By Eric Herman
So the seventh Arkham Horror expansion was released recently; the fourth of the “small box” expansions. Having played with it a few times now, I believe it is the best of the small boxes, but I have to admit that’s not necessarily saying much… Much as I love Arkham Horror and the system as a whole, I’ve never been a huge fan of the small box expansions. Sure, if you’re a completist or AH addict you’re gonna get ’em, anyway, and it’s always nice to have some new items and Mythos cards and location cards to add to the pile, but I’ve usually been a little disappointed with the specific original content added with each small box expansion. And it’s not a matter of being disappointed with the content itself… some of it is very clever and interesting… but more about the lack of involvement most of that new stuff will end up having in your typical games. I mean, when was the last time you had a Cult Encounter, or drew an Exhibit item, or were Barred from a neighborhood, or received a Blight? Sure, one of those things will pop up every once in a while, but unless you specifically feature a particular small box expansion in a game, you’re not likely to come across those things very often. Heck, even when you do feature a small box expansion you may not happen to encounter any of those things. When you throw down $25 for an expansion, you kind of expect to see it come into play with at least some measure of importance. In that sense, Lurker at the Threshold seems to be more worthwhile than the others in that it includes a few things that are guaranteed to show up in your games. The value those things will add to your games may not necessarily be that high, but at least you’ll get to experience them.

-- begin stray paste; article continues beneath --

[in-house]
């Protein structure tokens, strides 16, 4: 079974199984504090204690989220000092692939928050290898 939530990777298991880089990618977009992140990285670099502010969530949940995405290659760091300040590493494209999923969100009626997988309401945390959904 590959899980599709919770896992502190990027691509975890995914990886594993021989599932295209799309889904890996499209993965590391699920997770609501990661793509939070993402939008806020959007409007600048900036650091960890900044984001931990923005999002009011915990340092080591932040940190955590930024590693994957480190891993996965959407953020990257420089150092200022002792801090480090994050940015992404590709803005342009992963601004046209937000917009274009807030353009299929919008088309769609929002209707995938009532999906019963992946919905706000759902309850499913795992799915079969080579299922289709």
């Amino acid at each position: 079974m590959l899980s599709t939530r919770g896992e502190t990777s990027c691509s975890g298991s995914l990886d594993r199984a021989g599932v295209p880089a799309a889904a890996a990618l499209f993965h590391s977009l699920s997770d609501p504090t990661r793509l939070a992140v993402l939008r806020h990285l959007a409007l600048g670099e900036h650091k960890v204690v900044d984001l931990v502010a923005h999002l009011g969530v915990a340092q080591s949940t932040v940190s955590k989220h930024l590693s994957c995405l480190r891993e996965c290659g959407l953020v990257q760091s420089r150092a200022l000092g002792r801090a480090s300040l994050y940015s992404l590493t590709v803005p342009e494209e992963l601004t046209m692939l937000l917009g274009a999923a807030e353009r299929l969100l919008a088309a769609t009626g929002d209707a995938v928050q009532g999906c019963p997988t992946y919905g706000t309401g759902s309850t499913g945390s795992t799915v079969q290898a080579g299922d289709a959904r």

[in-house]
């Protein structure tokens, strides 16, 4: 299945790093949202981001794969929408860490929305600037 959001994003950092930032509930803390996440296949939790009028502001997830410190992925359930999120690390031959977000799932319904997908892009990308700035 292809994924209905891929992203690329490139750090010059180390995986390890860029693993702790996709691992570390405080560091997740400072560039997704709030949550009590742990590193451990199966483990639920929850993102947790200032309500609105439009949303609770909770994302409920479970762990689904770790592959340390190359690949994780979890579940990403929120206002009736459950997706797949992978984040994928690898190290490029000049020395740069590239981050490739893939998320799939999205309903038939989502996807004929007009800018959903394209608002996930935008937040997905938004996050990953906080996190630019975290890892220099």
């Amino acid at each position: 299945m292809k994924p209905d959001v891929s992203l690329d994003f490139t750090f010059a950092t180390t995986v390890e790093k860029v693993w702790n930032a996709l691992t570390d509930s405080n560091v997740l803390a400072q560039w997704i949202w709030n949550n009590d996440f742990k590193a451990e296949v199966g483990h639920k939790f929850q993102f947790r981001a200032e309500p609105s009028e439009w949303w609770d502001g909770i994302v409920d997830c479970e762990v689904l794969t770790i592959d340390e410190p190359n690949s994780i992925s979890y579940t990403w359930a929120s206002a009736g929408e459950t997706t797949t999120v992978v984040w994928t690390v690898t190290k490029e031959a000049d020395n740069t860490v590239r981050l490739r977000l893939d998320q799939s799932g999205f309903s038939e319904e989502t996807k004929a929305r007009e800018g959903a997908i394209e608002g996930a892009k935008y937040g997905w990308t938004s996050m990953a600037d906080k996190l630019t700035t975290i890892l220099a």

Here’s what’s new in the Lurker expansion…
THE NEW GATES
Lurker includes all new gate markers which are meant to replace your old gate markers. Each gate has something unique about it; some have penalties of lost Sanity or monsters appearing if you fail to close the gate, some will devour investigators at the locations where they open or cause a doom token to be added if an investigator is at the location where they open, some are moving gates which are a pain because they can only be sealed on unstable locations (which they will no longer be on once they move), and some are split gates from which you can choose one of two Other Worlds to enter.